Investigation on the Emission of Volatile Organic Compounds from Heated Vegetation and Their Potential to Cause an Accelerating Forest Fire

K. Chetehouna*, T. Barboni, I. Zarguili, E. Leoni, A. Simeoni, A. C. Fernandez-Pello

*Corresponding author for this work

Research output: Contribution to journalArticlepeer-review

Abstract

An experimental study is conducted on the emission of volatile organic compounds (VOCs) emitted by Rosmarinus officinalis plants when exposed to an external radiant flux. The thermal radiation heats the plant and causes the emission of VOCs. The thermal radiation simulates the radiant flux received by vegetation in a forest fire. The results of the experiments are used in a simplified analysis to determine if the emissions of VOCs in an actual forest fire situation could produce a flammable gas mixture and potentially lead to the onset of an accelerating forest fire. The experiments consist of placing a plant in a hermetic enclosure and heating it with a radiant panel. The VOCs produced are collected and analyzed with an automatic thermal desorber coupled with a gas chromatograph/mass spectrometer (ATD-GC/MS). The effects of the fire intensity (radiant panel heat flux) and the fire retardant on the VOCs emission are then investigated. Two thresholds of the VOCs emission are observed. The first is for plant temperatures of around 120 degrees C and appears to be caused by the evaporation of the water in the plant, which carries with it a certain amount of VOCs. The second one is around 175 degrees C, which is due to the vaporization of the major parts of VOCs. The application of a fire retardant increases the emission of VOCs due to the presence of the water (80%) in the fire retardant. However, the use of the retardant results in a lower production of VOCs than using water alone. The measurements are used to estimate the concentration of VOCs potentially produced during the propagation of a specific fire and compared to the flammability limits of a-pinene. It is concluded that the quantities of VOCs emitted by Rosmarinus officinalis shrubs under certain fire conditions are capable of creating an accelerating forest fire.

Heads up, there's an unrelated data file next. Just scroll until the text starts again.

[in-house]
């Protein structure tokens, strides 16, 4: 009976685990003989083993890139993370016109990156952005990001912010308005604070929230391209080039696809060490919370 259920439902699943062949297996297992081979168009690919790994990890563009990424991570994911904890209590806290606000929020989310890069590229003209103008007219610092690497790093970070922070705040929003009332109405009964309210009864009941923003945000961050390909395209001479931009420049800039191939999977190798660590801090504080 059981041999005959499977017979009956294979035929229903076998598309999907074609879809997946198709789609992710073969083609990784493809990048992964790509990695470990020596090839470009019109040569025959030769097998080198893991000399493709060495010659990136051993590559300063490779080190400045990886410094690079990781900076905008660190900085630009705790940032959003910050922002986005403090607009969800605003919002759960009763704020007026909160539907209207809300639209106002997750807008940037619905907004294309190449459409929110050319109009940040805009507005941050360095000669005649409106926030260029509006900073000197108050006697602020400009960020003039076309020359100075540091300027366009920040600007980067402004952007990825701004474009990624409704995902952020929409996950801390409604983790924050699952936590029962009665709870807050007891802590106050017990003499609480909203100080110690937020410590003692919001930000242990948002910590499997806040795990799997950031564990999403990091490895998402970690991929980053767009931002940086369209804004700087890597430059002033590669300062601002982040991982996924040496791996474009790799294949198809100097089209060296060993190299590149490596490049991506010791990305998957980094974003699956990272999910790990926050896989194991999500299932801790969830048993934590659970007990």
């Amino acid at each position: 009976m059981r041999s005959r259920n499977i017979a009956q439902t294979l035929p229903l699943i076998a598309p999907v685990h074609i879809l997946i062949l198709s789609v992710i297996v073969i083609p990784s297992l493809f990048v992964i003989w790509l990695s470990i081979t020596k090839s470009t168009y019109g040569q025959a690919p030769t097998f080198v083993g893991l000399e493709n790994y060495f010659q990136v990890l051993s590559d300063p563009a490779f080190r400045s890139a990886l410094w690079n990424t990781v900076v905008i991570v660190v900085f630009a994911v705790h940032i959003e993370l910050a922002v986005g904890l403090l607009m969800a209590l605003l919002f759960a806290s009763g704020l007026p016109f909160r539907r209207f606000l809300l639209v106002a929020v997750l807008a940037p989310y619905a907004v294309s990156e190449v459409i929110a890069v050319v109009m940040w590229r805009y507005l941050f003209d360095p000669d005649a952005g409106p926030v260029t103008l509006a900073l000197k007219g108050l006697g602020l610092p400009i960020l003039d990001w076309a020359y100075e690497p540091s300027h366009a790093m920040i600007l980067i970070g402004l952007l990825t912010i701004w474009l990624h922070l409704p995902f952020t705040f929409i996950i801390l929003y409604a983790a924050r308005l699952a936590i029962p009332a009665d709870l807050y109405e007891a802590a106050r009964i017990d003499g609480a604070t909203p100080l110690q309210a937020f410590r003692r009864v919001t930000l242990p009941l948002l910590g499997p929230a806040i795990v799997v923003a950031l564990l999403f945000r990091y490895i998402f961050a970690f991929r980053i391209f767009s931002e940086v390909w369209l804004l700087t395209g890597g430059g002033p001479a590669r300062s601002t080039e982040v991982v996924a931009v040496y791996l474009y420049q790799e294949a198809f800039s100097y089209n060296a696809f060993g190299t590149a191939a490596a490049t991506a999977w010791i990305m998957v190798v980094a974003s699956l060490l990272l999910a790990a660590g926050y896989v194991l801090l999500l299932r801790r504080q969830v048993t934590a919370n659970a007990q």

Original languageEnglish
Pages (from-to)1273-1288
Number of pages16
JournalCombustion Science and Technology
Volume181
Issue number10
DOIs
Publication statusPublished - 2009

Keywords

  • Accelerating forest fire
  • VOCs emission
  • VOCs flammability
  • SESQUITERPENE EMISSIONS
  • PINUS-HALEPENSIS
  • SILICEOUS SOILS
  • ERUPTIVE FIRE
  • TEMPERATURE
  • FLAMMABILITY
  • MONOTERPENE
  • TERPENES
  • MODEL
  • CLAY

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